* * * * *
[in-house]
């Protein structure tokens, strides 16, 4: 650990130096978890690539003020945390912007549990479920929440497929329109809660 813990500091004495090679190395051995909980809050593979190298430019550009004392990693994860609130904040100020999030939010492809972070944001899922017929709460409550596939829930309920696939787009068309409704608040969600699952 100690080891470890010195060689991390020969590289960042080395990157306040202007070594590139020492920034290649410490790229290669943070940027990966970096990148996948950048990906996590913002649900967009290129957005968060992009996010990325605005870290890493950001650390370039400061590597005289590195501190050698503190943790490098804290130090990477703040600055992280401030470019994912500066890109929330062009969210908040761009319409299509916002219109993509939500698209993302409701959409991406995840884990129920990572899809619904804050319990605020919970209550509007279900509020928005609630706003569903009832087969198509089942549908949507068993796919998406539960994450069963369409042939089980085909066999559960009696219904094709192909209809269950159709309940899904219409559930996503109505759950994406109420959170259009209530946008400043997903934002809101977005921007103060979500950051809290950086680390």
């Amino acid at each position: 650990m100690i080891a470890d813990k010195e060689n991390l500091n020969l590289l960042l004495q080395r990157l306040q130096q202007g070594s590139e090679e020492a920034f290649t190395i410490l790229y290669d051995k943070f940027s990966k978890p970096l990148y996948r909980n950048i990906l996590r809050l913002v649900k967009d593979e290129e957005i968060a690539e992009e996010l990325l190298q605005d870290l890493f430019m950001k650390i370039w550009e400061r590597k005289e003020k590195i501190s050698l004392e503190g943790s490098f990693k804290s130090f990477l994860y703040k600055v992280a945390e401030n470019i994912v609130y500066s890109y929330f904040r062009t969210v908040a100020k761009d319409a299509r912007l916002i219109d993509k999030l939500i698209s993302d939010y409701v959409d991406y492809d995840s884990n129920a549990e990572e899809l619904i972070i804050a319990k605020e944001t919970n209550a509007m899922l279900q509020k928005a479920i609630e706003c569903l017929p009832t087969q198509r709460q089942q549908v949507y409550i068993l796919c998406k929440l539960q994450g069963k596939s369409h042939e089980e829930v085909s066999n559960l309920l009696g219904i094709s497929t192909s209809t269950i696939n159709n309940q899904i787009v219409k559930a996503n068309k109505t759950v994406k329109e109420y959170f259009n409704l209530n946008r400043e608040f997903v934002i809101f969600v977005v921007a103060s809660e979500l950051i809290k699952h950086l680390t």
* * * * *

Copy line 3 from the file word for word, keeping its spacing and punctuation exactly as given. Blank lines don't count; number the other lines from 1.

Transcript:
């Amino acid at each position: 650990m100690i080891a470890d813990k010195e060689n991390l500091n020969l590289l960042l004495q080395r990157l306040q130096q202007g070594s590139e090679e020492a920034f290649t190395i410490l790229y290669d051995k943070f940027s990966k978890p970096l990148y996948r909980n950048i990906l996590r809050l913002v649900k967009d593979e290129e957005i968060a690539e992009e996010l990325l190298q605005d870290l890493f430019m950001k650390i370039w550009e400061r590597k005289e003020k590195i501190s050698l004392e503190g943790s490098f990693k804290s130090f990477l994860y703040k600055v992280a945390e401030n470019i994912v609130y500066s890109y929330f904040r062009t969210v908040a100020k761009d319409a299509r912007l916002i219109d993509k999030l939500i698209s993302d939010y409701v959409d991406y492809d995840s884990n129920a549990e990572e899809l619904i972070i804050a319990k605020e944001t919970n209550a509007m899922l279900q509020k928005a479920i609630e706003c569903l017929p009832t087969q198509r709460q089942q549908v949507y409550i068993l796919c998406k929440l539960q994450g069963k596939s369409h042939e089980e829930v085909s066999n559960l309920l009696g219904i094709s497929t192909s209809t269950i696939n159709n309940q899904i787009v219409k559930a996503n068309k109505t759950v994406k329109e109420y959170f259009n409704l209530n946008r400043e608040f997903v934002i809101f969600v977005v921007a103060s809660e979500l950051i809290k699952h950086l680390t």